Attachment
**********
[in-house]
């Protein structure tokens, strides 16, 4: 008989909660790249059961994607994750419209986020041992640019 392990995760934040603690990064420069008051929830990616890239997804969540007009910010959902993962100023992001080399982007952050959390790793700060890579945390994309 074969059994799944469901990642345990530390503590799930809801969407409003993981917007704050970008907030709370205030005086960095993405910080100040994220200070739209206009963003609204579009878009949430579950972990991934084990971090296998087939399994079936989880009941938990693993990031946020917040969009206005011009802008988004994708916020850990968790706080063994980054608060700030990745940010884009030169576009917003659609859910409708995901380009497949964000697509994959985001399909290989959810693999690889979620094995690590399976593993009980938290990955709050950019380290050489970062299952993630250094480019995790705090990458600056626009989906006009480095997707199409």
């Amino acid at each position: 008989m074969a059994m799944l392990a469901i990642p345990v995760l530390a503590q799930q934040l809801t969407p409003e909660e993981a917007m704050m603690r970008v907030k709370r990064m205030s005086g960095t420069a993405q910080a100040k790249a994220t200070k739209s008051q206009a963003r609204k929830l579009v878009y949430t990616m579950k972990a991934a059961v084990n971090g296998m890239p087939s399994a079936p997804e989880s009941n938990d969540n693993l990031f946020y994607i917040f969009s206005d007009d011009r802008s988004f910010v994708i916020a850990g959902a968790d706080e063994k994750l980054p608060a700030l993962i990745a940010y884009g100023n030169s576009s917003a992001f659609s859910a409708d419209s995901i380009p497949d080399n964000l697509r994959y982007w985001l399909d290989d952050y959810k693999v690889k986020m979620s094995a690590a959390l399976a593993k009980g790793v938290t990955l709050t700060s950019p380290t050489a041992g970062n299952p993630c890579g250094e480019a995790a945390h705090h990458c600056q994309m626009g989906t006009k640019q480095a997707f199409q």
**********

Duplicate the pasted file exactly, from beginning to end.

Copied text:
[in-house]
């Protein structure tokens, strides 16, 4: 008989909660790249059961994607994750419209986020041992640019 392990995760934040603690990064420069008051929830990616890239997804969540007009910010959902993962100023992001080399982007952050959390790793700060890579945390994309 074969059994799944469901990642345990530390503590799930809801969407409003993981917007704050970008907030709370205030005086960095993405910080100040994220200070739209206009963003609204579009878009949430579950972990991934084990971090296998087939399994079936989880009941938990693993990031946020917040969009206005011009802008988004994708916020850990968790706080063994980054608060700030990745940010884009030169576009917003659609859910409708995901380009497949964000697509994959985001399909290989959810693999690889979620094995690590399976593993009980938290990955709050950019380290050489970062299952993630250094480019995790705090990458600056626009989906006009480095997707199409």
């Amino acid at each position: 008989m074969a059994m799944l392990a469901i990642p345990v995760l530390a503590q799930q934040l809801t969407p409003e909660e993981a917007m704050m603690r970008v907030k709370r990064m205030s005086g960095t420069a993405q910080a100040k790249a994220t200070k739209s008051q206009a963003r609204k929830l579009v878009y949430t990616m579950k972990a991934a059961v084990n971090g296998m890239p087939s399994a079936p997804e989880s009941n938990d969540n693993l990031f946020y994607i917040f969009s206005d007009d011009r802008s988004f910010v994708i916020a850990g959902a968790d706080e063994k994750l980054p608060a700030l993962i990745a940010y884009g100023n030169s576009s917003a992001f659609s859910a409708d419209s995901i380009p497949d080399n964000l697509r994959y982007w985001l399909d290989d952050y959810k693999v690889k986020m979620s094995a690590a959390l399976a593993k009980g790793v938290t990955l709050t700060s950019p380290t050489a041992g970062n299952p993630c890579g250094e480019a995790a945390h705090h990458c600056q994309m626009g989906t006009k640019q480095a997707f199409q």